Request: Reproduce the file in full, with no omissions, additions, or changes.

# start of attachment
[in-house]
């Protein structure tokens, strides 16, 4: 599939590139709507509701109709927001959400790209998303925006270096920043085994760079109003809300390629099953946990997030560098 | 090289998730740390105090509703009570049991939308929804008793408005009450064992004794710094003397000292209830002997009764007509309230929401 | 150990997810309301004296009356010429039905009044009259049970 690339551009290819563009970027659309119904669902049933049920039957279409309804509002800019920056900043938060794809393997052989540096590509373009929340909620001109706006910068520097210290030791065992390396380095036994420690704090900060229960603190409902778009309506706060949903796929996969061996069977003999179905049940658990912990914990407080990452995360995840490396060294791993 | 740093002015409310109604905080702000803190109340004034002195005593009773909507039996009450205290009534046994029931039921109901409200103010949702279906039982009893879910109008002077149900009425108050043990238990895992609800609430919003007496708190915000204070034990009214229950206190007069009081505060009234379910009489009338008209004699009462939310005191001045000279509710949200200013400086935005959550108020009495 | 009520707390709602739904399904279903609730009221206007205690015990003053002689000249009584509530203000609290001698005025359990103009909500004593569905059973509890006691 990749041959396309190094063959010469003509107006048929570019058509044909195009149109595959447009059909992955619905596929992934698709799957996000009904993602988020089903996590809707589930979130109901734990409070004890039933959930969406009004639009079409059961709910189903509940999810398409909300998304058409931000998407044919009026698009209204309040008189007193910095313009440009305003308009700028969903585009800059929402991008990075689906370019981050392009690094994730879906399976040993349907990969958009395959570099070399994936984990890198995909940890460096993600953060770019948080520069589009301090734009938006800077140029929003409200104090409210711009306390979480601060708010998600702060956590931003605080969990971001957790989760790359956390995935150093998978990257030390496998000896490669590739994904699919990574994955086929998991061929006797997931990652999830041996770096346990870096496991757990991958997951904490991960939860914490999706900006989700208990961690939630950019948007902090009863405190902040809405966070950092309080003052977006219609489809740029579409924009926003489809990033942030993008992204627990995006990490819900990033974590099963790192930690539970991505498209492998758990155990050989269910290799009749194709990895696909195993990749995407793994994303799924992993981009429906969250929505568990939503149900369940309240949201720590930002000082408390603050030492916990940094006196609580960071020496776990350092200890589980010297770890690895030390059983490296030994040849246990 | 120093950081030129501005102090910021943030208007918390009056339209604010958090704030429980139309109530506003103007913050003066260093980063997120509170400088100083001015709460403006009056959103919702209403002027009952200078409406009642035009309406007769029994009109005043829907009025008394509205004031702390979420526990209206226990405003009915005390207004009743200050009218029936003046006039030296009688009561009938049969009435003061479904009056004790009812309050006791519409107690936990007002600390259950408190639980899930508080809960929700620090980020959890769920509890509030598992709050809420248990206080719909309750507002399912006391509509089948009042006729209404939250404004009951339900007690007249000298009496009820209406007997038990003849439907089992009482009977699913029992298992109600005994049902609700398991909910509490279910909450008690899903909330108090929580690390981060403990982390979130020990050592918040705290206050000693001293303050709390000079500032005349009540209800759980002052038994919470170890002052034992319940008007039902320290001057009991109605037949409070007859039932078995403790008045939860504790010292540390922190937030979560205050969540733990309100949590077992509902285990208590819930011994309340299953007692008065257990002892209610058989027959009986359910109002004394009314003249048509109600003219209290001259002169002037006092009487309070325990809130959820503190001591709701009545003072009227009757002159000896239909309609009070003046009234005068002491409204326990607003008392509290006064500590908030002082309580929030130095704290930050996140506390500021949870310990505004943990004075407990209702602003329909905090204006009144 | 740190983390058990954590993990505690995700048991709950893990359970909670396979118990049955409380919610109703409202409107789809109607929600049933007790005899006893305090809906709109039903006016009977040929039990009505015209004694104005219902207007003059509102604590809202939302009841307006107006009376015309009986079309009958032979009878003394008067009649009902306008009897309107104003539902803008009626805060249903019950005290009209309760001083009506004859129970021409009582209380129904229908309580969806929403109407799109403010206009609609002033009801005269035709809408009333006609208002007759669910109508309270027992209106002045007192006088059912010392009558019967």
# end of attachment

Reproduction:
[in-house]
């Protein structure tokens, strides 16, 4: 599939590139709507509701109709927001959400790209998303925006270096920043085994760079109003809300390629099953946990997030560098 | 090289998730740390105090509703009570049991939308929804008793408005009450064992004794710094003397000292209830002997009764007509309230929401 | 150990997810309301004296009356010429039905009044009259049970 690339551009290819563009970027659309119904669902049933049920039957279409309804509002800019920056900043938060794809393997052989540096590509373009929340909620001109706006910068520097210290030791065992390396380095036994420690704090900060229960603190409902778009309506706060949903796929996969061996069977003999179905049940658990912990914990407080990452995360995840490396060294791993 | 740093002015409310109604905080702000803190109340004034002195005593009773909507039996009450205290009534046994029931039921109901409200103010949702279906039982009893879910109008002077149900009425108050043990238990895992609800609430919003007496708190915000204070034990009214229950206190007069009081505060009234379910009489009338008209004699009462939310005191001045000279509710949200200013400086935005959550108020009495 | 009520707390709602739904399904279903609730009221206007205690015990003053002689000249009584509530203000609290001698005025359990103009909500004593569905059973509890006691 990749041959396309190094063959010469003509107006048929570019058509044909195009149109595959447009059909992955619905596929992934698709799957996000009904993602988020089903996590809707589930979130109901734990409070004890039933959930969406009004639009079409059961709910189903509940999810398409909300998304058409931000998407044919009026698009209204309040008189007193910095313009440009305003308009700028969903585009800059929402991008990075689906370019981050392009690094994730879906399976040993349907990969958009395959570099070399994936984990890198995909940890460096993600953060770019948080520069589009301090734009938006800077140029929003409200104090409210711009306390979480601060708010998600702060956590931003605080969990971001957790989760790359956390995935150093998978990257030390496998000896490669590739994904699919990574994955086929998991061929006797997931990652999830041996770096346990870096496991757990991958997951904490991960939860914490999706900006989700208990961690939630950019948007902090009863405190902040809405966070950092309080003052977006219609489809740029579409924009926003489809990033942030993008992204627990995006990490819900990033974590099963790192930690539970991505498209492998758990155990050989269910290799009749194709990895696909195993990749995407793994994303799924992993981009429906969250929505568990939503149900369940309240949201720590930002000082408390603050030492916990940094006196609580960071020496776990350092200890589980010297770890690895030390059983490296030994040849246990 | 120093950081030129501005102090910021943030208007918390009056339209604010958090704030429980139309109530506003103007913050003066260093980063997120509170400088100083001015709460403006009056959103919702209403002027009952200078409406009642035009309406007769029994009109005043829907009025008394509205004031702390979420526990209206226990405003009915005390207004009743200050009218029936003046006039030296009688009561009938049969009435003061479904009056004790009812309050006791519409107690936990007002600390259950408190639980899930508080809960929700620090980020959890769920509890509030598992709050809420248990206080719909309750507002399912006391509509089948009042006729209404939250404004009951339900007690007249000298009496009820209406007997038990003849439907089992009482009977699913029992298992109600005994049902609700398991909910509490279910909450008690899903909330108090929580690390981060403990982390979130020990050592918040705290206050000693001293303050709390000079500032005349009540209800759980002052038994919470170890002052034992319940008007039902320290001057009991109605037949409070007859039932078995403790008045939860504790010292540390922190937030979560205050969540733990309100949590077992509902285990208590819930011994309340299953007692008065257990002892209610058989027959009986359910109002004394009314003249048509109600003219209290001259002169002037006092009487309070325990809130959820503190001591709701009545003072009227009757002159000896239909309609009070003046009234005068002491409204326990607003008392509290006064500590908030002082309580929030130095704290930050996140506390500021949870310990505004943990004075407990209702602003329909905090204006009144 | 740190983390058990954590993990505690995700048991709950893990359970909670396979118990049955409380919610109703409202409107789809109607929600049933007790005899006893305090809906709109039903006016009977040929039990009505015209004694104005219902207007003059509102604590809202939302009841307006107006009376015309009986079309009958032979009878003394008067009649009902306008009897309107104003539902803008009626805060249903019950005290009209309760001083009506004859129970021409009582209380129904229908309580969806929403109407799109403010206009609609002033009801005269035709809408009333006609208002007759669910109508309270027992209106002045007192006088059912010392009558019967």